Sports game endorsements are guided purely by here-and-now fame. Usually it’s fine because most megastars wind up as legends, but every once in a while, a game company latches on to a fly-by-night success story, slaps his or her face on the box cover, sends out a bazillion press releases announcing the deal, and figures that the famous mug alone will sell a half-million copies. Then it turns out that Buster Douglas is a chump. D’oh! But in the case of NBA Inside Drive 2002, Microsoft showed some brains when they went with Vince Carter, arguably the most exciting player in the league. They also showed some skills with the rock in this decent if unspectacular entry into the Xbox b-ball scene. It’s just too bad it doesn’t have NBA 2K2’s A.I….and I don’t mean Allen Iverson on the cover. The Inside Drive series started on the PC, but this version is built very much from the ground up with Xbox playability and power in mind. The game features all 29 NBA teams, complete with rosters updated in November 2001. Nice. Sometimes it pays to be a little late. The trimmings, though, are a little thin. You can play in Exhibition, Season, or Playoff modes. That’s it. No One on One mode, no Three Point Contest, no "Street" mode – it’s just the bare necessities. I suppose that’s not really such a bad thing, since the extra modes in other games are often bland afterthoughts. Still, it would have been nice to see the same care taken with this as with Microsoft’s other big sports title NFL Fever, which at least featured a bunch of Fantasy teams to play against and unlock. Though the garnish is light, the entrée is adequate. The gameplay in Inside Drive 2002 is pretty solid. Teams don’t really follow their real-life tendencies as well as in NBA 2K2, but the game makes up for its somewhat unimaginative AI with its excellent control options. Typical moves like stealing, blocking and box-out stance are of course in here, but so are nice touches like a ‘take a charge’ button, which sometimes actually works. Deke moves aren’t simply spins and behind the back dribbles. You can jab step, fake passes, bust out crossovers or even lose defenders with a hesitation dribble. Playing in the paint also carries some new additions like step-out moves, Karl Malone style. It isn’t all hook shots down there, you know. To complement the in-game action, Microsoft obviously spent some time thinking about ways to better the coaching aspect. The result is a real-time coaching option that lets you change strategies without having to sort through options screens. Just use the D-pad to scroll through a small onscreen side menu to choose plays, switch up the team defense and defensive pressure, and even change tempos on the fly. It’s very handy and helps the game flow smoothly. For the most part the gameplay is fine. Scores tend to be just about right and when the action gets going it has a good feel. Still, there are some problems here that are hard to ignore. First and foremost is the propensity of blocked shots. I racked up 30 blocks in my first outing set on 8 minute quarters. That’s about 20 too many. The second time around I upped the difficulty and racked up a marginally less disturbing 26 blocks. Guys who have no business swatting the ball, like Laker point guard Derek Fisher, act like Mark Eaton. It’s silly. Which is also a good way to describe the AI – it ain’t great. Computer players don’t react much like their real-life counterparts and don’t often run convincing plays. The only real sign of intellect at work is towards the end of the game, when the CPU will intentionally foul or bomb three pointers if it’s losing. The delivery of the game is mixed; up close, players look fine (particularly their faces), but you don’t play basketball games from eye level. The players look doughy and a little awkward at the farther zooms, and though the animations are terrific, the overall look is reminiscent of 32-bit basketball rather than next-generation stuff, due in part to the crowd being made up of cheap-looking sprite animations. The ball also tends to float in the air too much due to some questionable physics, particularly during passes. The play-by-play is not good, despite the veteran team of Kevin Calabro and Marques Johnson. Marques blabs on and on about all sorts of stupid non-factoids while Kevin is rife with hyperbole, constantly carrying on over the most basic dunk. Both are repetitive and annoying and thank god for the options menu. Bob Costas, where art though? Oddly, there is no Custom player feature, so don’t even think about putting yourself in the game. Again, this is a very bare bones piece of software. But not an inherently bad one. NBA Inside Drive 2002 may not have the thoroughness of other b-ball titles, but it’s certainly not an airball. At least it’s better than NBA Live 2002. Still, I wouldn’t necessarily run out and buy it considering that a port of NBA 2K2 is right around the corner. Report Card B- + In-game coaching + Good moves/control + Great animations – Bad commentary – Very bare bones – No Player Creator?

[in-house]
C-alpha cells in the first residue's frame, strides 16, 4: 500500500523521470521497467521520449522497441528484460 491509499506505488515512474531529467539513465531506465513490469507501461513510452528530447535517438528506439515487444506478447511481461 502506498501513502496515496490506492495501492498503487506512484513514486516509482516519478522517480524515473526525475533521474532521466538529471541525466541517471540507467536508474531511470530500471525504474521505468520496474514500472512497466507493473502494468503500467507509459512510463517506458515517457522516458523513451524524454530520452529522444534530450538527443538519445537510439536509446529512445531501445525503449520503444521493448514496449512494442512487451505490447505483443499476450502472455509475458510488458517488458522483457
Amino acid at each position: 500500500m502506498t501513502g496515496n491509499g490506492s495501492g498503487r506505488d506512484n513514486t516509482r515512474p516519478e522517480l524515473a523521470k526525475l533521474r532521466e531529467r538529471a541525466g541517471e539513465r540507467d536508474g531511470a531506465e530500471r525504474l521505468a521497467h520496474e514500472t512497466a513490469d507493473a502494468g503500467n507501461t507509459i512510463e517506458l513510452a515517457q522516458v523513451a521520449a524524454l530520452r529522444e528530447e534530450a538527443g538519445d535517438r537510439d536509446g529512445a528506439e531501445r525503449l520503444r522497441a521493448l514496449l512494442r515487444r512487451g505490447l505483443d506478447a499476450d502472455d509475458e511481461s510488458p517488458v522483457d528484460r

Enter these cheats in the code section at the options menu: Code ResultOLDSCHOOL ABA ball GOTGAME WNBA ball WINDYCITY Chicago skyline Court CARDIOMAN Infinite Turbo HOOLIGAN Soccer BallGAMEOVER 8-ball BACHMAN Xbox ballSMALLSHOES Little Players THREE4ALL Easy Three Pointers IGOTHOPS More alley-oops SPIKEIT Volleyball GIMMETHAT Disable trade rules — Cre ate Perfect Team In Season: This is a good code to use if you want to make a great team when you already started your season and saved. From the main menu in "Season" go to "Front Office" then go to "Ownership Change" then make every team a user then make all the trades you want. Then once you have made the dream team that you have wanted, go and do the same thing over again except this time change all the users back to "CPU" and just keep the Team(s) you want.